Practical Activity for 11-14 14-16
In this activity, students try out different ways to find the strongest magnet. You can use it to develop experimental skills.
This is an ideal opportunity to use old magnets that may be lurking in your prep room.
Each pair of students will need:
- Two weak magnets
- Plotting compass
- Several paper clips
- A pin
Ask students to try four methods for comparing the strength of magnets:
- Hang paper clips from one end of each magnet. How many can it hold?
- Movie one magnet downwards towards a pin on a table to see how close it needs to be to lift it off the table. Repeat with other magnet.
- Place a compass on the table so that its needle pointing north. Then place the two magnets symmetrically on opposite sides of the compass. Which way does the compass turn?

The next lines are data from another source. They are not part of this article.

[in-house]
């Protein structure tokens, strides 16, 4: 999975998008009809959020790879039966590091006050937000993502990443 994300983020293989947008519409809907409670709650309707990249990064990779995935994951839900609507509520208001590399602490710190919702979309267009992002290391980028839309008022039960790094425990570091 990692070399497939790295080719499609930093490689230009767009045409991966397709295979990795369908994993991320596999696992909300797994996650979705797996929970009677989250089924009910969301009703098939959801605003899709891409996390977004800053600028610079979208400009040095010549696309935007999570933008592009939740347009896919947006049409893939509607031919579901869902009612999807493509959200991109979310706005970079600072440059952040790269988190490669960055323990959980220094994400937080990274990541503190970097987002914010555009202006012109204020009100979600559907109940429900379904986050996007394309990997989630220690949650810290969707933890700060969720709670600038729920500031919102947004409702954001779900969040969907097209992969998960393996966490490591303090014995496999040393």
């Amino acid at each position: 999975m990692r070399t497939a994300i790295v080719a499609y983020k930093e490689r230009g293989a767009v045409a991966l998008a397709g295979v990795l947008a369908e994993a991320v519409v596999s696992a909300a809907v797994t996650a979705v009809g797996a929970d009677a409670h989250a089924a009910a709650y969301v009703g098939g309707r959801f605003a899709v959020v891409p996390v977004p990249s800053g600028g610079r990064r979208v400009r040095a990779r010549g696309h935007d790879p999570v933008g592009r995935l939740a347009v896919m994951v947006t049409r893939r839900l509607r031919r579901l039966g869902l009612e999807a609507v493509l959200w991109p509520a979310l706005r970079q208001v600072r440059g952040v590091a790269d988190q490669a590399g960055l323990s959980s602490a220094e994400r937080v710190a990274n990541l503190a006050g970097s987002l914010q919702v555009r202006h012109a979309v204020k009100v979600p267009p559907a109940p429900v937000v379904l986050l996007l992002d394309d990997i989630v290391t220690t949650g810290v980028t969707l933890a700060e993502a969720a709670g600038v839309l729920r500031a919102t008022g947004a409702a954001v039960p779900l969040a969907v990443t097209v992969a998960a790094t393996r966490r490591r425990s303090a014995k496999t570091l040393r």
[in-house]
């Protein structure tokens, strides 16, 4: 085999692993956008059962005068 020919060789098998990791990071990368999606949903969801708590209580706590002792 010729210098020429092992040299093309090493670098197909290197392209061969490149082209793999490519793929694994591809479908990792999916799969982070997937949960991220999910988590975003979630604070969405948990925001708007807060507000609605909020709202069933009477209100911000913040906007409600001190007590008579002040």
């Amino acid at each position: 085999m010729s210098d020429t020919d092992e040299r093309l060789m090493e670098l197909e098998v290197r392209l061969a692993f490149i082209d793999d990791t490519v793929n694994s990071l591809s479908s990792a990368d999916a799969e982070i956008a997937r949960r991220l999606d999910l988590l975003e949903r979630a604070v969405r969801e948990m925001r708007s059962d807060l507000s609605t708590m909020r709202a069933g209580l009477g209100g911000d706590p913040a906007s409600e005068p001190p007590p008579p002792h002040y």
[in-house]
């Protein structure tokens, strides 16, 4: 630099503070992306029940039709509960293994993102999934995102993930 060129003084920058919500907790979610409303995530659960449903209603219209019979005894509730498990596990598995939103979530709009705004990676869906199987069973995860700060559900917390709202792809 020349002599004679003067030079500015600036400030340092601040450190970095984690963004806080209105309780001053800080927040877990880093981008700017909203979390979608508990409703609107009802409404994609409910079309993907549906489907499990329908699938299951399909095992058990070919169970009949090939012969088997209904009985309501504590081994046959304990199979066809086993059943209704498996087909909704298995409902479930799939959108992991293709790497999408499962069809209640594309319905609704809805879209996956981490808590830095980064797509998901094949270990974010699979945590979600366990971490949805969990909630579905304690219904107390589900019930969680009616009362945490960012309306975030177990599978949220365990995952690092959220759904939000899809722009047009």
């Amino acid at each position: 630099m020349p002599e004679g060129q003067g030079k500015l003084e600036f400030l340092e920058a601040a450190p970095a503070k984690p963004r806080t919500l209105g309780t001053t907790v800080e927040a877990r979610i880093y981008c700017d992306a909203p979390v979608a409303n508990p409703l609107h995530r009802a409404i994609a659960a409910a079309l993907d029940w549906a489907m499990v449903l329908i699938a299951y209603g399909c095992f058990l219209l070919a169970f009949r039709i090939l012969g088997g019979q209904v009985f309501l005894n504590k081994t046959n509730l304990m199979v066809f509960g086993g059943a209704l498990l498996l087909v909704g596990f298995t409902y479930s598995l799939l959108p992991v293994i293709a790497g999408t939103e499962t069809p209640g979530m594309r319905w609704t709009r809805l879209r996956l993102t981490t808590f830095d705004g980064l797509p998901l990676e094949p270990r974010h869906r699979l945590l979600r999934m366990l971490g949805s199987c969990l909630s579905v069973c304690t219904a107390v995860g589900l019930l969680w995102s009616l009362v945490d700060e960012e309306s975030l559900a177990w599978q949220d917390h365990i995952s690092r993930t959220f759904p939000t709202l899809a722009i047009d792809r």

- Move a magnet towards the compass and measure the distance at which the needle deflects through 45˚. Repeat with other magnet.
- How do you know which magnet is strongest?
- Which of the four methods is most reliable?
- Can you devise a method of your own to compare the strength of your magnets?
Most experimental methods taught at secondary school have been carefully refined over the years to be reliable. This activity is designed to encourage students to explore experimental design in a more open ended way. At the start the activity, you could provide diagrams as an aid:
To test which method is most reliable they could repeat maesurements. Method 1 is a very crude and insensitive technique. Method 2 introduces an element of measurement. Method 3 provides an opportunity to discuss fair testing (the magnets need to be placed symmetrically). In method 4 the angle chosen is arbitrary. Alternatives would be the distance at which compass needle turns through eg 30˚ or to measure the angle when the magnet is at 10 cm (or other fixed distance) from the compass.
Students design an experiment for comparing the strength of two magnets.
This experiment was safety-checked in March 2020.